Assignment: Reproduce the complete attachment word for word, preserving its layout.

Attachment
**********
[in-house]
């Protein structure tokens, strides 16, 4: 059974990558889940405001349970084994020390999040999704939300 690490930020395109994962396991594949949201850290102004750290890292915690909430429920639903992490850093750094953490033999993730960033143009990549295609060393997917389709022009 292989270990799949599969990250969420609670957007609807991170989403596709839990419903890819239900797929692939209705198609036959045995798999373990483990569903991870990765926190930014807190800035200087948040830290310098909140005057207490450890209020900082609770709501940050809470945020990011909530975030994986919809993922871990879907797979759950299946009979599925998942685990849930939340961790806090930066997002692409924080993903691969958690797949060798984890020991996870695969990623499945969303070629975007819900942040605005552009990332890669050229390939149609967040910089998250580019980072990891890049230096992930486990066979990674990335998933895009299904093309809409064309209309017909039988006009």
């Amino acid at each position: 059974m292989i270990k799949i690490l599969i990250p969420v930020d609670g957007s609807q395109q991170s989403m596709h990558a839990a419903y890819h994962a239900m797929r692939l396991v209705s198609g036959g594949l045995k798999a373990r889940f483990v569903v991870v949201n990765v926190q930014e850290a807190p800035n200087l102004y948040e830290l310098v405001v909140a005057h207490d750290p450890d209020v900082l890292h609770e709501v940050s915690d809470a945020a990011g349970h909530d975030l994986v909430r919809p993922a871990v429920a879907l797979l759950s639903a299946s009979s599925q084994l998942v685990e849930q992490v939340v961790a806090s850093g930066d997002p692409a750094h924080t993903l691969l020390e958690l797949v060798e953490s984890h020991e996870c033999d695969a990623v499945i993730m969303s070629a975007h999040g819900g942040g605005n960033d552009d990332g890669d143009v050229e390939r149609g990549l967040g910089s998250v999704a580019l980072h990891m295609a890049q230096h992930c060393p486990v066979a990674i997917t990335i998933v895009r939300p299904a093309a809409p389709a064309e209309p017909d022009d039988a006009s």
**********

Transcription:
[in-house]
């Protein structure tokens, strides 16, 4: 059974990558889940405001349970084994020390999040999704939300 690490930020395109994962396991594949949201850290102004750290890292915690909430429920639903992490850093750094953490033999993730960033143009990549295609060393997917389709022009 292989270990799949599969990250969420609670957007609807991170989403596709839990419903890819239900797929692939209705198609036959045995798999373990483990569903991870990765926190930014807190800035200087948040830290310098909140005057207490450890209020900082609770709501940050809470945020990011909530975030994986919809993922871990879907797979759950299946009979599925998942685990849930939340961790806090930066997002692409924080993903691969958690797949060798984890020991996870695969990623499945969303070629975007819900942040605005552009990332890669050229390939149609967040910089998250580019980072990891890049230096992930486990066979990674990335998933895009299904093309809409064309209309017909039988006009």
């Amino acid at each position: 059974m292989i270990k799949i690490l599969i990250p969420v930020d609670g957007s609807q395109q991170s989403m596709h990558a839990a419903y890819h994962a239900m797929r692939l396991v209705s198609g036959g594949l045995k798999a373990r889940f483990v569903v991870v949201n990765v926190q930014e850290a807190p800035n200087l102004y948040e830290l310098v405001v909140a005057h207490d750290p450890d209020v900082l890292h609770e709501v940050s915690d809470a945020a990011g349970h909530d975030l994986v909430r919809p993922a871990v429920a879907l797979l759950s639903a299946s009979s599925q084994l998942v685990e849930q992490v939340v961790a806090s850093g930066d997002p692409a750094h924080t993903l691969l020390e958690l797949v060798e953490s984890h020991e996870c033999d695969a990623v499945i993730m969303s070629a975007h999040g819900g942040g605005n960033d552009d990332g890669d143009v050229e390939r149609g990549l967040g910089s998250v999704a580019l980072h990891m295609a890049q230096h992930c060393p486990v066979a990674i997917t990335i998933v895009r939300p299904a093309a809409p389709a064309e209309p017909d022009d039988a006009s």